I'd prefer it to be us, because nothing stops the next terror group to form from performing the same study. Historically, it has been shown that a smart army can defeat a confident opponent with superior technology and ten times the numbers, or with inferior technology and a hundred times the numbers. No reason to assume these are hard limits.

If it is us that figures it out, the Pentagon (still fixated on Admiral Poyndexter and his psychic warriors) won't be involved, it'll be people on the outside with more nous and fewer yes-men. And for that, Manning deserves the highest reward.

Besides, it'll annoy the neoconservatives and that's worth their weight in gold-plated latium.

Comment Re: Bradley Manning needs a HOSTS file (Score 1) 375

Define "male". Not in terms of social norms - those vary between societies. And, since you didn't accept the suggestion of a genetics test, you don't get to use that either. Historical records are of no interest, you weren't there when they were made so you can't vouch for them. Besides, plenty of species have individuals change gender. History proves nothing.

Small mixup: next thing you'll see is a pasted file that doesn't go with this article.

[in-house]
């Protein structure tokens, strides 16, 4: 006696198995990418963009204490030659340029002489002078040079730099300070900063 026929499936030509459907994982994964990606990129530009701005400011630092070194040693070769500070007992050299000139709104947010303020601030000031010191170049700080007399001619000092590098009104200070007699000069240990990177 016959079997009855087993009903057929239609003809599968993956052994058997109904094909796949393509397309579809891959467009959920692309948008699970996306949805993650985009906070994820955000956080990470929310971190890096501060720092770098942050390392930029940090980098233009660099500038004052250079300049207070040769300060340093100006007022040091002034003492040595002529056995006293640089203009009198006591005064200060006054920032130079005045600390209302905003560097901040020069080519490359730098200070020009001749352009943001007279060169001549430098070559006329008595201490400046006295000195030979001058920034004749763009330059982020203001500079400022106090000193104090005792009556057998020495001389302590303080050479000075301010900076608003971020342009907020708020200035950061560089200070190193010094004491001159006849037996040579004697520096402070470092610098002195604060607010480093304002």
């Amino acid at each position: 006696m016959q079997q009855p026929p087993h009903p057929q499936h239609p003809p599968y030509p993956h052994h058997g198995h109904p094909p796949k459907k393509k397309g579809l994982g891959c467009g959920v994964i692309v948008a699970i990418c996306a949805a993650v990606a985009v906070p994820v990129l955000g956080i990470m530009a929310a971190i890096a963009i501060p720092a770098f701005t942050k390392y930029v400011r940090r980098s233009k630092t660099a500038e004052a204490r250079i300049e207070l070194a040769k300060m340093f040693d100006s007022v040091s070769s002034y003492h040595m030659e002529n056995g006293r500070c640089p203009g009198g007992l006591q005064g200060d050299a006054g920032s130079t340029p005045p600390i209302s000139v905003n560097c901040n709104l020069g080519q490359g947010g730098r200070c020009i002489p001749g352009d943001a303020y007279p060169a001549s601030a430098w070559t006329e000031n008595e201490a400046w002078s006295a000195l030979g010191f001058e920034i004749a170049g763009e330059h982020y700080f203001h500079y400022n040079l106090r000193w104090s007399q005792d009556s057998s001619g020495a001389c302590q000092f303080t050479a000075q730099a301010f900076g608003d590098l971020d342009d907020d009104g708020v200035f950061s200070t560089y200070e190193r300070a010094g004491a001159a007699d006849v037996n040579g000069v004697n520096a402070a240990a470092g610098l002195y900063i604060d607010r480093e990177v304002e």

You could try a neurological test, but I'll wager you that it shows Manning to be female. The feelings come from the brain, there's no such thing as a spirit outside of hard liquor.

So what have you got to offer?

Comment Needed environment for me is 7, 7pro, 8, 8.1 only (Score 1) 500

Meanwhile Win 3.11... Is still running fine on test equipment. The manufacturer says do not upgrade to any other version of Windows.

I have a gang-programming-and-testing production tool from one of the top three (or so) manufacturers of BLE systems-on-a-chip. Our startup needs this (or a suitable alternative) to go into volume production of our initial products.

It comes with an application - in source in a build environment. This allows it to be customized, to add tests for the peripherals added to make the final assembly, and to integrate into production processes and databases.

But the build environment is only supported in Windows 7, 7 Pro, 8, and 8.1, using Visual Studio 2012. The executables and DLLs produced run only on those or XP.